Even as the situation in central Bosnia deteriorated in late January and early February, 1994, UNPROFOR and ECMM monitors began to receive an increased number of reports that the Croatian Army was intervening in the Muslim-Croat conflict in Herzegovina. Convoys and troop movements from Tomislavgrad toward Prozor and the Gornji Vakuf area were reported, and the ABiH claimed-incorrectly-that some ten thousand Croatian soldiers in seven or eight HV brigades were in the central Bosnia area.
The Muslim offensive in central Bosnia continued through the fall of 1993 into the winter of 1994. The increasingly desperate HVO defenders barely managed to stave off each successive ABiH assault. The February 23, 1994, cease-fire associated with the Washington agreements and the end of open warfare between Muslims and Croats in central Bosnia came just in time: the HVO defenders were exhausted, and a final Muslim triumph was perhaps only weeks or even days away.
Even as the Muslim-Croat battles raged around Travnik and Novi Travnik, the ABiH intensified its efforts to sweep up the smaller and weaker HVO positions on the periphery of the Operative Zone Central Bosnia area of operations. On June 14, the ABiH overran HVO forces in the Kakanj area, and the survivors of the Kotromanic Brigade as well as some thirteen thousand to fifteen thousand Croat civilian refugees filtered southward to the Kiseljak area or north to Vares.
Having failed to eliminate the HVO defenders and seize the core Croat enclaves in Central Bosnia by direct assault in April 1993, the ABiH regrouped in May and in June began a sustained campaign to reduce the Croat strongholds by attacking key points on their periphery.
Although the principal objectives of the April, 1993, Muslim offensive-the SPS explosives factory, OZCB headquarters, and the vital Travnik-Kaonik road-were in the Vitez area, the attack extended, as HVO intelligence officer Ivica Zeko predicted, to the Busovaca, Kiseljak, and Zenica areas. Elsewhere-in Travnik, Novi Travnik, Zepce, and Vares-the ABiH elected to avoid an all-out attack in order to concentrate their forces in the critical Vitez-Busovaca-Kiseljak-Zenica area. The HVO mounted a strong active defense and repelled the Muslim attack in Busovaca and Kiseljak.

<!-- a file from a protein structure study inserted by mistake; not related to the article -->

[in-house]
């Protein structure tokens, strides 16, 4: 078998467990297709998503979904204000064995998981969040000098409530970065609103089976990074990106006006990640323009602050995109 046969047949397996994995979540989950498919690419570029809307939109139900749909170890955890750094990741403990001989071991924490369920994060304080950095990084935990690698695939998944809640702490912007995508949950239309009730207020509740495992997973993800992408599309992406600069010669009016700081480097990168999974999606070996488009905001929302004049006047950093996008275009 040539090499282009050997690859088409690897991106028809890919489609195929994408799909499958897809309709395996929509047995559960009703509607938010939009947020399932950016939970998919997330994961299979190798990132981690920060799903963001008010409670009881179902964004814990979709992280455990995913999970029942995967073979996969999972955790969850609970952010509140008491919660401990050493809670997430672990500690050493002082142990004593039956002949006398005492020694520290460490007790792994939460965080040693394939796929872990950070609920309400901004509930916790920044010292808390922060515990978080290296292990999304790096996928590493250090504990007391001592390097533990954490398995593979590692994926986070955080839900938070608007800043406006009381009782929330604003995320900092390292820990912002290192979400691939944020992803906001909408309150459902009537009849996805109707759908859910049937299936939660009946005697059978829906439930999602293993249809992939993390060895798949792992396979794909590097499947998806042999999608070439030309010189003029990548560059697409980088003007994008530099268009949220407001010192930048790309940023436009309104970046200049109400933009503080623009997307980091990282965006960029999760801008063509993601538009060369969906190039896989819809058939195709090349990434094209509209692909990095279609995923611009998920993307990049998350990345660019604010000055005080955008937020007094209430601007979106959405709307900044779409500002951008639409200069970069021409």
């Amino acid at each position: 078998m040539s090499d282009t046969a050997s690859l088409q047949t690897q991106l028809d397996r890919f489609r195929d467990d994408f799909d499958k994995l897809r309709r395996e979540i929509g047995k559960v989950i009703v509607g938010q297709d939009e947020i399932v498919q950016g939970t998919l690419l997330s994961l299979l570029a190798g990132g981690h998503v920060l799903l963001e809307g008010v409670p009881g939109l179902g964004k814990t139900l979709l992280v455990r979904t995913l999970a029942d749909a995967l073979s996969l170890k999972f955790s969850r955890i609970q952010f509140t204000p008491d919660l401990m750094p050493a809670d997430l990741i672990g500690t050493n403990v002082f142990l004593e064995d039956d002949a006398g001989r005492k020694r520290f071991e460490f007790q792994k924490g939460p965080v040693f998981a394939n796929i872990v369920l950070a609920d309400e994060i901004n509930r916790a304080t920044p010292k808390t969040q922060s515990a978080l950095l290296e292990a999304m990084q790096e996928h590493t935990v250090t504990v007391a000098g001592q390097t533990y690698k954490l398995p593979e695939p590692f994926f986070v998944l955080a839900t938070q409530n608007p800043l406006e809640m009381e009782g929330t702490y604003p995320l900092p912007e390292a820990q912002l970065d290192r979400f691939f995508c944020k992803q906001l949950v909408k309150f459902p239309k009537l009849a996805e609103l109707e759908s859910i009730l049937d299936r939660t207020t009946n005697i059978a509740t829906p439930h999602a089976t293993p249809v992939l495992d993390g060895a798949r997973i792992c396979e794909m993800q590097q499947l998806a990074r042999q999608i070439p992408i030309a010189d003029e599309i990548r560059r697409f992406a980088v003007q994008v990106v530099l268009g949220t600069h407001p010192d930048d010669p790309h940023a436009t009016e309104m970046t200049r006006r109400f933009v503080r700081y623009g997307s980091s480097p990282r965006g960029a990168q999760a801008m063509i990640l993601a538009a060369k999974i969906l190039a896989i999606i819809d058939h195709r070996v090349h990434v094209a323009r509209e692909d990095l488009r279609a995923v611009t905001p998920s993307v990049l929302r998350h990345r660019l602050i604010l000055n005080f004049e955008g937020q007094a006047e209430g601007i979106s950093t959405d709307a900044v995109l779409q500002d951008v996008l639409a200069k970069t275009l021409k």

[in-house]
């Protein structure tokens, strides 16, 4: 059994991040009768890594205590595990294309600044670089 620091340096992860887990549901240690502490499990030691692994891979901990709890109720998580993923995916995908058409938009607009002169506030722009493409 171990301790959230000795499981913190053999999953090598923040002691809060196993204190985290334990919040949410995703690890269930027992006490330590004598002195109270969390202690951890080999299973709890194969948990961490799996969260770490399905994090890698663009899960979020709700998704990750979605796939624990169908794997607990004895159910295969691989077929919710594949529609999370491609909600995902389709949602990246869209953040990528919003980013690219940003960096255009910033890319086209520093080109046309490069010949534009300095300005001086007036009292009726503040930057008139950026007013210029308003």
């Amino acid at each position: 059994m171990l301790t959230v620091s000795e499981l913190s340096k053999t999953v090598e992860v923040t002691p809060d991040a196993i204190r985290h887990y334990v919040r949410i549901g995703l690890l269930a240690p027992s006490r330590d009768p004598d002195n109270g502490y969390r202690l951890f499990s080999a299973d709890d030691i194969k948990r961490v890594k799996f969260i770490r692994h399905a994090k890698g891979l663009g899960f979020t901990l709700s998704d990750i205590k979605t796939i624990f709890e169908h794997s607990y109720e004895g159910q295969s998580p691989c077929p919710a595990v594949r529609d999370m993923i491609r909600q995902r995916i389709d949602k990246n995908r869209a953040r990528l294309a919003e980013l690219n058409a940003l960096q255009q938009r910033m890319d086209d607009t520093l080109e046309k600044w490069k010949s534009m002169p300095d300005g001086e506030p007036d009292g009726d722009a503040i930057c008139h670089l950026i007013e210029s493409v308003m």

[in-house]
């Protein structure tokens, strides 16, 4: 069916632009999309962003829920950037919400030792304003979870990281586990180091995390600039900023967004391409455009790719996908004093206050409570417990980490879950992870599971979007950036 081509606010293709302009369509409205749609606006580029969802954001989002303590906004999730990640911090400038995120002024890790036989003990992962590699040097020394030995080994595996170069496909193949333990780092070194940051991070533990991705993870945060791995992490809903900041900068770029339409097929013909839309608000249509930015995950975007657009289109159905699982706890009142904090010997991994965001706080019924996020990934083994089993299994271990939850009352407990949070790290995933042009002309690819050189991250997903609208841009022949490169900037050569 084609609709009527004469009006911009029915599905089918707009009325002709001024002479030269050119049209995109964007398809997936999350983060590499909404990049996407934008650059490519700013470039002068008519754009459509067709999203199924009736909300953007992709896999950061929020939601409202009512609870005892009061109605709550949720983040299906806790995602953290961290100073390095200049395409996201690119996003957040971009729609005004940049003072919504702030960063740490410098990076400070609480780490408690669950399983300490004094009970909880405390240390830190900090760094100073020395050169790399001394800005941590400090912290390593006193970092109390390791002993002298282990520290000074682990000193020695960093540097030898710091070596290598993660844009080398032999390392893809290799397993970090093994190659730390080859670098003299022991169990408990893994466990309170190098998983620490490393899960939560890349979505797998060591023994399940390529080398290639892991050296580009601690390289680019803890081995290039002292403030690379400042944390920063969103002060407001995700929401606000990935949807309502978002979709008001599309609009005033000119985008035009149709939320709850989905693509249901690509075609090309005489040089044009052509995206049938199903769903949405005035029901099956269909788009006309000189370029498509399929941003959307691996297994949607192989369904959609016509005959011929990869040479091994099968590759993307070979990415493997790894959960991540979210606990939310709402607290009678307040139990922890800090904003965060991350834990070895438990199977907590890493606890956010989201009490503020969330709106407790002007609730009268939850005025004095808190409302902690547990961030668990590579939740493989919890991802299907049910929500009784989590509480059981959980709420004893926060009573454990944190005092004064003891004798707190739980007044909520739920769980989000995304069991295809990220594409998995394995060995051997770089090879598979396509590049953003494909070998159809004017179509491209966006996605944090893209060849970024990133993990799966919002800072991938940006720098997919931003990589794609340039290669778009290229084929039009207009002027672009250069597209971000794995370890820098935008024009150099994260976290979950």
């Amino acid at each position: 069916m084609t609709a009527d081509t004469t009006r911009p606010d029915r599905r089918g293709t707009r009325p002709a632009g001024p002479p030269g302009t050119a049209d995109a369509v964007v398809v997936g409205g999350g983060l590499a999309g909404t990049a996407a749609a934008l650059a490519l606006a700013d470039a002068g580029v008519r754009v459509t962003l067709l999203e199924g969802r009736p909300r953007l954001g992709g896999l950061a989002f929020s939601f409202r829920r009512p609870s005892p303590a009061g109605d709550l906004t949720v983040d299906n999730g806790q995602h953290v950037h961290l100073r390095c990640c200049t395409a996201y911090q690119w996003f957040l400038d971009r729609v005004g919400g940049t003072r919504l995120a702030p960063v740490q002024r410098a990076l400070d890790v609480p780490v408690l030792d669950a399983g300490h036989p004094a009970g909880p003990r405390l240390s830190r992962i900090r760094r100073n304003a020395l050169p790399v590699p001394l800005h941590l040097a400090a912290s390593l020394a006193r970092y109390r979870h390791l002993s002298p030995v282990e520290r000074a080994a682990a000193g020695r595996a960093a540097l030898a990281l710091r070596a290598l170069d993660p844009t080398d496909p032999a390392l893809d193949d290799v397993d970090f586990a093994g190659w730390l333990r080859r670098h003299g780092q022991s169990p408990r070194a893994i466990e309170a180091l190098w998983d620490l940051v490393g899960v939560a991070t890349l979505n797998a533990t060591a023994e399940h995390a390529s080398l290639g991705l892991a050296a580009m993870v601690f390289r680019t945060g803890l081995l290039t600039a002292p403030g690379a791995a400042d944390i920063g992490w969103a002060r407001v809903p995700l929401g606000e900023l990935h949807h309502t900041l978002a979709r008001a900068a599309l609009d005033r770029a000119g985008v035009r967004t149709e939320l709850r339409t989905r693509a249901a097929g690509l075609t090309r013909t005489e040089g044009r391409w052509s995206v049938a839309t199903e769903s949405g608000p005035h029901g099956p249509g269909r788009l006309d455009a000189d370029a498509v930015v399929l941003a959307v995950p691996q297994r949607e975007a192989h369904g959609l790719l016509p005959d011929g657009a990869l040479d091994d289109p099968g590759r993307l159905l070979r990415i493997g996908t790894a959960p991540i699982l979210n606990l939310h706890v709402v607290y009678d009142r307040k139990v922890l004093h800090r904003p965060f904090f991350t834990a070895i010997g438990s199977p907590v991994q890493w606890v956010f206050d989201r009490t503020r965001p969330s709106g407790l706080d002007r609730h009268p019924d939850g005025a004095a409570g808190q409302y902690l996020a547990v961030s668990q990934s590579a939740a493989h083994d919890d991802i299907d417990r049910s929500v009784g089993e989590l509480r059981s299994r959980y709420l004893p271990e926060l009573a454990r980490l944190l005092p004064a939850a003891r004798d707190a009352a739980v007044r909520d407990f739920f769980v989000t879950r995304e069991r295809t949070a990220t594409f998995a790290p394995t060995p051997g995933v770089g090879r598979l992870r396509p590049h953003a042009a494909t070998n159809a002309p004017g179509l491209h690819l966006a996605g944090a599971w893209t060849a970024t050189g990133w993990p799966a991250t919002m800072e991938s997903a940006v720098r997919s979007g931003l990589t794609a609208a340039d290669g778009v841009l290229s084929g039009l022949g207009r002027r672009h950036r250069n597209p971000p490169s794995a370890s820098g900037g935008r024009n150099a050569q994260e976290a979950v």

Tensions were high throughout central Bosnia on April 15, 1993. Resentment over the ABiH's January probing attacks and the increasing number of clashes between Muslims and Croats had created an atmosphere of fear, hatred, and distrust heightened by the kidnapping on April 13 of four officers from the HVO Stjepan Tomasevic Brigade in Novi Travnik, apparently by Muslim extremists.
Even before Jajce fell, the ABiH appears to have been planning some sort of offensive against the Bosnian Croats in central Bosnia. After October 29, 1992, the increasing numbers of able-bodied military-age Muslim refugees entering the region were organized, armed, and trained for offensive operations; mujahideen, ABiH soldiers, and armed refugees were infiltrated into key villages in groups of three or four men and hidden in Muslim homes or mosques; and by the end of 1992, the ABiH had positioned a number of its combat brigades in key locations throughout the Lasva, Kozica, and Lepenica Valleys.1 In retrospect, the latter actions were particularly significant.
The fall of Jajce to the Bosnian Serb army on October 29, 1992, marked the beginning of open conflict between the Muslims and Croats in central Bosnia. Until that time, the two communities had maintained an uneasy alliance against the BSA, but the tension between them grew during the course of 1991-92. The HVO and ABiH squabbled over the distribution of arms seized from the JNA, and there were numerous local incidents of violence by one group against the other. However, only in the last quarter of 1992 did Muslim-Croat disagreements begin to rise to the level of civil war.
In October, 1992, Jajce, an important town northwest of Travnik on the main road to Banja Luka, had been under siege by the Bosnian Serb Army (BSA) for nearly five months. A mixed garrison of Croatian Defense Council and Army of the Republic of Bosnia-Herzegovina soldiers defended the town and its two important power stations.
Alija Izetbegovic orchestrated the ethnic cleansing of Croats from Central Bosnia
(interview with the «Slobodna Dalmacija» newspaper on the 14/09/2003)
My book contains detailed evidence of plans to ethnically cleanse Croats from the Lasva Valley, using the timing of attacks, positioning and military plans of the Muslim forces as proof. After the fall of Jajce, the Muslim leadership launched a military campaign against the Croats of Central Bosnia.